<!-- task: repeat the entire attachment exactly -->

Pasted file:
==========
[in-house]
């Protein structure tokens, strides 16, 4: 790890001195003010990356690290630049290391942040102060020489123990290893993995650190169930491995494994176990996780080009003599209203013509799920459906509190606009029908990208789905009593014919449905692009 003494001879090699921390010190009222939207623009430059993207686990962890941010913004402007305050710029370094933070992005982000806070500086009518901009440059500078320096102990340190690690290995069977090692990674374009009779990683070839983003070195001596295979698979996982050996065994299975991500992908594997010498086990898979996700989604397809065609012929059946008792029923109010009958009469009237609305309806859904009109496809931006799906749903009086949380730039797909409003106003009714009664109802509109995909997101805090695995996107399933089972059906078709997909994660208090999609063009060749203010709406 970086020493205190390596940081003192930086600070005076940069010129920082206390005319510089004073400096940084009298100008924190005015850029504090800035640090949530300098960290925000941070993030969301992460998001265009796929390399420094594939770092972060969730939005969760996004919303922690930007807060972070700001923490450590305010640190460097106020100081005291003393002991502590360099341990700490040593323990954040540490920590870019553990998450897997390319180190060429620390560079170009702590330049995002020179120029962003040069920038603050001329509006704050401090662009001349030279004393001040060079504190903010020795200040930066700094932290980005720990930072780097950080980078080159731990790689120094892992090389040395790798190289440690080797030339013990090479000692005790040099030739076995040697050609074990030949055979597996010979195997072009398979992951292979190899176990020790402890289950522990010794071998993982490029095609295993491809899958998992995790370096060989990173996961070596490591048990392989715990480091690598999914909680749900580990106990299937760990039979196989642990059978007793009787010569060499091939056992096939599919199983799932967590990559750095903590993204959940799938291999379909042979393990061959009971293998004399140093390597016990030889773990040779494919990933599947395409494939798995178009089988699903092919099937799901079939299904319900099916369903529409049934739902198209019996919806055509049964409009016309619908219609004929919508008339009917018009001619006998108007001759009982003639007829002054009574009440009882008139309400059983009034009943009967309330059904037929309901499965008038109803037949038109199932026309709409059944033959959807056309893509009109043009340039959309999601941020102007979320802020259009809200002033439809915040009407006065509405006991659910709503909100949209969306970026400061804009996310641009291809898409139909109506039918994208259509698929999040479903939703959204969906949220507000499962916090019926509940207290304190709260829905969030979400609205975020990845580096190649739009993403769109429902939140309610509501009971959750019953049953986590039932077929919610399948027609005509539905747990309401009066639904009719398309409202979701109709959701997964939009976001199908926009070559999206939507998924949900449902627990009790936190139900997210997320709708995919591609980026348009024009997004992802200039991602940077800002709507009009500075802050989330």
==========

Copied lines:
[in-house]
């Protein structure tokens, strides 16, 4: 790890001195003010990356690290630049290391942040102060020489123990290893993995650190169930491995494994176990996780080009003599209203013509799920459906509190606009029908990208789905009593014919449905692009 003494001879090699921390010190009222939207623009430059993207686990962890941010913004402007305050710029370094933070992005982000806070500086009518901009440059500078320096102990340190690690290995069977090692990674374009009779990683070839983003070195001596295979698979996982050996065994299975991500992908594997010498086990898979996700989604397809065609012929059946008792029923109010009958009469009237609305309806859904009109496809931006799906749903009086949380730039797909409003106003009714009664109802509109995909997101805090695995996107399933089972059906078709997909994660208090999609063009060749203010709406 970086020493205190390596940081003192930086600070005076940069010129920082206390005319510089004073400096940084009298100008924190005015850029504090800035640090949530300098960290925000941070993030969301992460998001265009796929390399420094594939770092972060969730939005969760996004919303922690930007807060972070700001923490450590305010640190460097106020100081005291003393002991502590360099341990700490040593323990954040540490920590870019553990998450897997390319180190060429620390560079170009702590330049995002020179120029962003040069920038603050001329509006704050401090662009001349030279004393001040060079504190903010020795200040930066700094932290980005720990930072780097950080980078080159731990790689120094892992090389040395790798190289440690080797030339013990090479000692005790040099030739076995040697050609074990030949055979597996010979195997072009398979992951292979190899176990020790402890289950522990010794071998993982490029095609295993491809899958998992995790370096060989990173996961070596490591048990392989715990480091690598999914909680749900580990106990299937760990039979196989642990059978007793009787010569060499091939056992096939599919199983799932967590990559750095903590993204959940799938291999379909042979393990061959009971293998004399140093390597016990030889773990040779494919990933599947395409494939798995178009089988699903092919099937799901079939299904319900099916369903529409049934739902198209019996919806055509049964409009016309619908219609004929919508008339009917018009001619006998108007001759009982003639007829002054009574009440009882008139309400059983009034009943009967309330059904037929309901499965008038109803037949038109199932026309709409059944033959959807056309893509009109043009340039959309999601941020102007979320802020259009809200002033439809915040009407006065509405006991659910709503909100949209969306970026400061804009996310641009291809898409139909109506039918994208259509698929999040479903939703959204969906949220507000499962916090019926509940207290304190709260829905969030979400609205975020990845580096190649739009993403769109429902939140309610509501009971959750019953049953986590039932077929919610399948027609005509539905747990309401009066639904009719398309409202979701109709959701997964939009976001199908926009070559999206939507998924949900449902627990009790936190139900997210997320709708995919591609980026348009024009997004992802200039991602940077800002709507009009500075802050989330």